The part of the script weighing on the movie star's brain took place in a coffee shop. Bruce's character, the small town Chief of Police, had just handed off a perilous situation to the Ventura County Sheriffs. In the scene, while sitting in a window booth, he gets a make-up phone call from his estranged wife. After, during a reflective moment over a cup of coffee and a bear claw, a precocious little girl raps on the window then presses her face against the glass in order to put some cheer into the dour police chief.
"So I get the phone call," said Bruce, toweling off after stepping down from his work-out trailer. "But what's the thing with the little girl and the face on the glass?"
"She does it to make you smile," I said. "No big deal. Just a button on the end of scene."
"And why's that important?"
"Because in a matter of minutes, everything for your character is about to turn to shit. And it's the last time we see you smile." I could see the wheels behind Bruce's eyes. Processing. So I added this little prosaic nudge. "It's a final ray of daylight before your world turns completely dark."
Bruce was still pondering. He wasn't sold. And dammit I wanted to close.
"Okay," I said. "Put yourself in the same spot as the Chief. In a moment like that, what would make you smile?"
"...I know," he smirked. "Kate makes me smile."
"My Kate?" I confirmed, referring to my four-year old daughter.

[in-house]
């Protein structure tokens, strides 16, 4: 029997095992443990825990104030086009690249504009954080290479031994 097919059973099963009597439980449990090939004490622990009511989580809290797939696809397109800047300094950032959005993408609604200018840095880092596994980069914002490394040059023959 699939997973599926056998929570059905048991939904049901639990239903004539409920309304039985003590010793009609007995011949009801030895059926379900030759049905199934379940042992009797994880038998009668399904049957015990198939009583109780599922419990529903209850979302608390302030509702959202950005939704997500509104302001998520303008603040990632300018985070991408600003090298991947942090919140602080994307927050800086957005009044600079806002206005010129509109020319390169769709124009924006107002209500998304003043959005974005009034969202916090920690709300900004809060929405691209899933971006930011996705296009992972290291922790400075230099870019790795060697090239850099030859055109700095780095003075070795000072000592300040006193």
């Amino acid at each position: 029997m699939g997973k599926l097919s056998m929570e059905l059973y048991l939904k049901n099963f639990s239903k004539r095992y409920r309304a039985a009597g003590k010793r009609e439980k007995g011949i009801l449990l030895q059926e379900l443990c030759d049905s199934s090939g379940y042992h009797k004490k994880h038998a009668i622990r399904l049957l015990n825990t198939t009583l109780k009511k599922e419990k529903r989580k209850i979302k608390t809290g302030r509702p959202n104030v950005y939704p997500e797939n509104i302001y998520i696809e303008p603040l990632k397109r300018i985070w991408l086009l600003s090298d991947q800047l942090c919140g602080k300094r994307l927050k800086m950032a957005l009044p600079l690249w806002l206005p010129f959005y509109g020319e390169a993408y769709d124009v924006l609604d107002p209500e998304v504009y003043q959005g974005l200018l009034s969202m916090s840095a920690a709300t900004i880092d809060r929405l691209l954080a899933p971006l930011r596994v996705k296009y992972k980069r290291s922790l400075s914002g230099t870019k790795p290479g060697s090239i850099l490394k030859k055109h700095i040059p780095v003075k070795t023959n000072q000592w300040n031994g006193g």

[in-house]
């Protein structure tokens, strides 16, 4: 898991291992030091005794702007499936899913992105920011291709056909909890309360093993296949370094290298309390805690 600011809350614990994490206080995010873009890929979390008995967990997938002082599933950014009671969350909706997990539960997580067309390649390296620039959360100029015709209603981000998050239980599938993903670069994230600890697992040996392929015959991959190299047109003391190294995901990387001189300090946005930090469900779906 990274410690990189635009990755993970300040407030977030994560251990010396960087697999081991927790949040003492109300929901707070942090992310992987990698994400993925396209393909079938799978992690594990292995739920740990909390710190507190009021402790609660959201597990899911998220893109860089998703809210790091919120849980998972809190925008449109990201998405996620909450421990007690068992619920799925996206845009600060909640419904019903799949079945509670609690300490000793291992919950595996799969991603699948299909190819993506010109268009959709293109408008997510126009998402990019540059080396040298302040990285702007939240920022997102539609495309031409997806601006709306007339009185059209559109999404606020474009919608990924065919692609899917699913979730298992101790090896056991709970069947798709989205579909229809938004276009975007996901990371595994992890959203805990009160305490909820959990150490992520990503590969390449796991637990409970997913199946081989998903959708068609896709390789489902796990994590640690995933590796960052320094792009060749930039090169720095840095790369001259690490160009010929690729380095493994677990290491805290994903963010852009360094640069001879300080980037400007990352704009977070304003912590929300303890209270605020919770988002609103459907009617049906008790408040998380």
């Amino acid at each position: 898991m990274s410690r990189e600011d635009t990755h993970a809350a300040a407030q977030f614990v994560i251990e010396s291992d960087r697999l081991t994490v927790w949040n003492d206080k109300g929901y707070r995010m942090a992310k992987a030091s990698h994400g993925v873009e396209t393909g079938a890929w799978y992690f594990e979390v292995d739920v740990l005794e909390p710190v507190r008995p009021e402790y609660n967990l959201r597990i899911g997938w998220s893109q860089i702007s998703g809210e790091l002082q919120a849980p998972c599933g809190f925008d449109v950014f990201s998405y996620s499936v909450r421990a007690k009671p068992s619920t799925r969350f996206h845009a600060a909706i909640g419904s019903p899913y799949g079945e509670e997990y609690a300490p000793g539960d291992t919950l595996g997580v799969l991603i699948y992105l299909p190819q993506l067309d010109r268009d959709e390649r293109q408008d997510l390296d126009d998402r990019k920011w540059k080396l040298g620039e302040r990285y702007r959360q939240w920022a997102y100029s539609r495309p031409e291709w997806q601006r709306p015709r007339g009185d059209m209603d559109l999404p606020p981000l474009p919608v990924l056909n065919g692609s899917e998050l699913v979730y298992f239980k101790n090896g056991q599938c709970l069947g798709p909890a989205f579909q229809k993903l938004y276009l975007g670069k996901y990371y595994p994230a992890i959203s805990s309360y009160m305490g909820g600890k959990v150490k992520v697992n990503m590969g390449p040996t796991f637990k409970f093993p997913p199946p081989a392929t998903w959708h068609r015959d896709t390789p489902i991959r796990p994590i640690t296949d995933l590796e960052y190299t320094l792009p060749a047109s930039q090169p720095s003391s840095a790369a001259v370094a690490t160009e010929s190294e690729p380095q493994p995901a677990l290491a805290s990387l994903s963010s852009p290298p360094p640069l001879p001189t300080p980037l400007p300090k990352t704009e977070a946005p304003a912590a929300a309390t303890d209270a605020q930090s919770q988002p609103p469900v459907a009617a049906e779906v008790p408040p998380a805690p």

"Yeah. Love how she's not scared of anybody. Looks you right in the eye."
Bruce is the father of three girls. They're all very close. Rumer had a small part in our picture. Scout had assisted us in a day of rehearsal. And Bruce would often remark to me how much my daughter reminded him of his youngest child, Tallulah Belle.
Swell, I thought. At four, Kate already had her black belt in getting noticed.
"Great," I said, preparing to move on to the next order of business. "So when we do the scene, you can imagine the little girl at the window is Kate."
"Nope," said Bruce. "I want Kate to be the little girl."
"Yeah, sure," I said. I was accustomed to Bruce pulling my chain. Which was fine, because I usually gave as good as I got.
"I'm serious," he said. "Let's make Kate the little girl at the window."
"Very funny," I said, clipping the conversation short. "Anyway, Victoria has already cast some cute set of twins. Money's spent."
Why twins? Merely the standard production practice when using really young children. Social Services wisely limits the work hours for little kids. By casting identical twins, the movie is assured to have the young lookalikes available throughout the shooting day. Or, in the case of Hostage, all night should something go awry in the schedule.